The Kerala government has formed a new three-member committee to study a report prepared by a previous committee on the issues related to engaging data analytics firm Sprinklr for COVID-19 containment exercises, the government said in an order last week. However, the report prepared by the previous committee is yet to be made public. Researcher Arun PS first tweeted about the latest government order.
US-based Sprinklr, founded by a Malayali expatriate, was at the heart of a privacy-related furore when opposition leaders in Kerala questioned the basis of the government’s deal with the company. Chief Minister Pinarayi Vijayan was accused of sharing personal medical details of people placed under COVID-19 surveillance with Sprinklr.
What happened to the previous committee’s report? Following the controversy, the state government had set up a committee, which included former civil aviation secretary M Madhavan Nambiar, and former cybersecurity coordinator, Gulshan Rai, to study the deal with Sprinklr. In October, the committee presented its report, concluding that they found some procedural irregularities in selecting Sprinklr, and suggested measures to strengthen the state’s Information Technology department’s understanding, selection and implementation of data analytic platforms in the future, according to the government order issued last week.
However, a lot is unknown about what Nambiar and Rai’s report actually found, since the state government is yet to make the report public. Broadly, the committee was looking into whether citizens’ privacy was protected properly, and adequate processes were followed while signing the deal with Sprinklr, among other things.
Instead, the government is now arguing that a detailed examination by experts in the legal, administrative and information technology domain is required on many aspects of the report, on which the previous committee “has not offered its comments” — without even making the report public.
The new committee’s mandate: This new three-member committee is headed by K Sasidharan Nair, former District Judge, and former secretary of the Law Department, and includes Dr. A. Vinaya Babu, retired professor computer science and engineering, JNTUH College of Engineering, Hyderabad and Dr. Umesh Divakaran, professor, computer science and technology, College of Engineering, Thiruvananthapuram as experts. The mandate of this committee is to find:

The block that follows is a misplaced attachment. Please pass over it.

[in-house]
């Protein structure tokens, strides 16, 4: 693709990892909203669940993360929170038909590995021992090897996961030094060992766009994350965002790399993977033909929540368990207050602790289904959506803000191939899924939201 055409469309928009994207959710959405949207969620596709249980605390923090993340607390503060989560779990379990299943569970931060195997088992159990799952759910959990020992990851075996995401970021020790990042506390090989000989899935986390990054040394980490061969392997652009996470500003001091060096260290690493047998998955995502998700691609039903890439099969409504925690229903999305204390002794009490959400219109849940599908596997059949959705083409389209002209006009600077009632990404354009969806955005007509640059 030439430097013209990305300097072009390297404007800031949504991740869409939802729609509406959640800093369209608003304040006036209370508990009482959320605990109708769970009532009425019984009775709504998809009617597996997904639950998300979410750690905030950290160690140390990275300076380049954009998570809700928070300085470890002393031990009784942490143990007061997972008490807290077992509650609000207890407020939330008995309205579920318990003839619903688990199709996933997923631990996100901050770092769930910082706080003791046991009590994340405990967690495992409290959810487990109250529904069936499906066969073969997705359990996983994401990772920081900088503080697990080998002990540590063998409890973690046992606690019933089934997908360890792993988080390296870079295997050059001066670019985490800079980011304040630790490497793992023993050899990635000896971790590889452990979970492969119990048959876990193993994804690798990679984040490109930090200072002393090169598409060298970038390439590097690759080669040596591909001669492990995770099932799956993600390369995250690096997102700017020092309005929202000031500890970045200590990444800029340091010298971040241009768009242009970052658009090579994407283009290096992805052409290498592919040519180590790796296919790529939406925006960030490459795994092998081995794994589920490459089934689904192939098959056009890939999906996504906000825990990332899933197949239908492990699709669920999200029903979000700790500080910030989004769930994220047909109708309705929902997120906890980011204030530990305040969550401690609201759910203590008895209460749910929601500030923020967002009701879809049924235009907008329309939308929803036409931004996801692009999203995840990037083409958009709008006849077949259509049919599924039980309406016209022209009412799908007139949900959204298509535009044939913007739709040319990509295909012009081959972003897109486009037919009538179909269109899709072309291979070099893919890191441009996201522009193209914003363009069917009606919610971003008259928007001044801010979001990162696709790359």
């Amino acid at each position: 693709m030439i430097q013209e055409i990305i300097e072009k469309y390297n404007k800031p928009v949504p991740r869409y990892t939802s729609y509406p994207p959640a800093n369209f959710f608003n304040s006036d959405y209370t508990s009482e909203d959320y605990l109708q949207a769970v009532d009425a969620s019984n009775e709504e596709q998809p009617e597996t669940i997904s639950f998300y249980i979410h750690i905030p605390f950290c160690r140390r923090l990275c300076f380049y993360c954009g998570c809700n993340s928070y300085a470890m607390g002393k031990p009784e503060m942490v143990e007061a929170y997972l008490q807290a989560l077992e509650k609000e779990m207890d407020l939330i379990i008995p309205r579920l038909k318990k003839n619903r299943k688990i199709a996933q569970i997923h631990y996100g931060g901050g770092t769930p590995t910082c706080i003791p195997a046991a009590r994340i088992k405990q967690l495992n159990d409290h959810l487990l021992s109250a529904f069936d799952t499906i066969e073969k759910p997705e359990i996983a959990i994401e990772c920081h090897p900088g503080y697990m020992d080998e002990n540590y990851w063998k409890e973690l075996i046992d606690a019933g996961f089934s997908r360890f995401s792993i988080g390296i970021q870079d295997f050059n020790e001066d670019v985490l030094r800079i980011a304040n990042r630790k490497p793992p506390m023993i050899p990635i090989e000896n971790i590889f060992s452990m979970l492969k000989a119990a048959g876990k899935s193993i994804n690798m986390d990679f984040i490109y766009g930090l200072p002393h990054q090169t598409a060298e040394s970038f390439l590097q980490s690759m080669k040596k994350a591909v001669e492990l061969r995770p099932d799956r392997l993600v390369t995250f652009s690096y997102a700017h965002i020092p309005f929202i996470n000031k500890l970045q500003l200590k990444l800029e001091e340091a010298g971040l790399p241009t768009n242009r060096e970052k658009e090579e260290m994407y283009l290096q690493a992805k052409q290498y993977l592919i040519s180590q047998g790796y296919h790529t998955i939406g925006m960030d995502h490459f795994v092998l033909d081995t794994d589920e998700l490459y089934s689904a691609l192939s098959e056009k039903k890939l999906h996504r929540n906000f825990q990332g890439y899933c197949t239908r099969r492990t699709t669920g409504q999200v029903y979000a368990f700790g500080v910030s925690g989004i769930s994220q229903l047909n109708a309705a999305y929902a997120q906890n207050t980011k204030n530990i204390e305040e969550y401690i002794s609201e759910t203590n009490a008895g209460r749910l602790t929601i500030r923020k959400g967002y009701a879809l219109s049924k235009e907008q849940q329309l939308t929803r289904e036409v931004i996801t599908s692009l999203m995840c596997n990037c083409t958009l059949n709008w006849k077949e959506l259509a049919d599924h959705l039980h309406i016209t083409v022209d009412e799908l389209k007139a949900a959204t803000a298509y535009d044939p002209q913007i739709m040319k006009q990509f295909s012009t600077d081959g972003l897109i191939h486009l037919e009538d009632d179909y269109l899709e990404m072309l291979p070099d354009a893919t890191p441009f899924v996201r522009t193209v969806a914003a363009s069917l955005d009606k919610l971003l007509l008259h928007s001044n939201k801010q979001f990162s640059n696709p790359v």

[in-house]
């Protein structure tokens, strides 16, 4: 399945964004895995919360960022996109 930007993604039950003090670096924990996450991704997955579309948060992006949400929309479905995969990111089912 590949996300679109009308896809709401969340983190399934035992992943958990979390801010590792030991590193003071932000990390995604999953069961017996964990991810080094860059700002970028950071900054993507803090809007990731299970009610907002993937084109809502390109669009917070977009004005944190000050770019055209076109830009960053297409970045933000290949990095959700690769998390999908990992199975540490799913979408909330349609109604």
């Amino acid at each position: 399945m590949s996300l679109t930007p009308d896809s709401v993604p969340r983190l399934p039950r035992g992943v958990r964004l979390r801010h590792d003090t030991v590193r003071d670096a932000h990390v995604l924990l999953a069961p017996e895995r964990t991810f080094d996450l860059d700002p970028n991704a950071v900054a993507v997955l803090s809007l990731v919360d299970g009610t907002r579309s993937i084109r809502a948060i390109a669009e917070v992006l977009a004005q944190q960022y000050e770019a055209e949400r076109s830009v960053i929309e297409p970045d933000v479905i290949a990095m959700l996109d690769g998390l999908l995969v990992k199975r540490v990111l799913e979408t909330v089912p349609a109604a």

- Whether the procedures laid down in the rules of business of the Kerala government were followed while signing the deal with Sprinklr, and whether there were any unjustifiable lapses while striking that deal
- The measures taken to ensure data security at various periods of the partnership
- The procedures that might not have been followed while signing the deal
- Analyse the report submitted by the previous two-member Committee headed by Nambiar, and suggest guidelines to be followed in future.
The controversy around using Sprinklr’s software
In early April, Kerala’s opposition leader, Congress’s Ramesh Chennithala accused Chief Minister Pinarayi Vijayan of sharing personal medical details of people placed under COVID-19 with Sprinklr. He alleged that the state’s IT department, led by Vijayan, had awarded the deal to collate personal health data of nearly 175,000 people categorised as “vulnerable and potentially exposed” to the pandemic.
Later in April, the Kerala High Court directed the state government to anonymise COVID-19 related data it had collected through software provided by Sprinklr. The court had also restrained Sprinklr, which runs a portal for health workers in Kerala to record house visits, from advertising the fact that it has COVID-19 patient data.
Sprinklr offers a product for governments — Citizen Experience Management — that can be implemented within 7 days during the COVID-19 pandemic so that governments can “bring immediate relief to panicky citizens”. The product includes building information portals, tracking the spread of the pandemic, and setting up different communication channels between the government and its citizens. The company has two offices in India in Delhi and Bengaluru.
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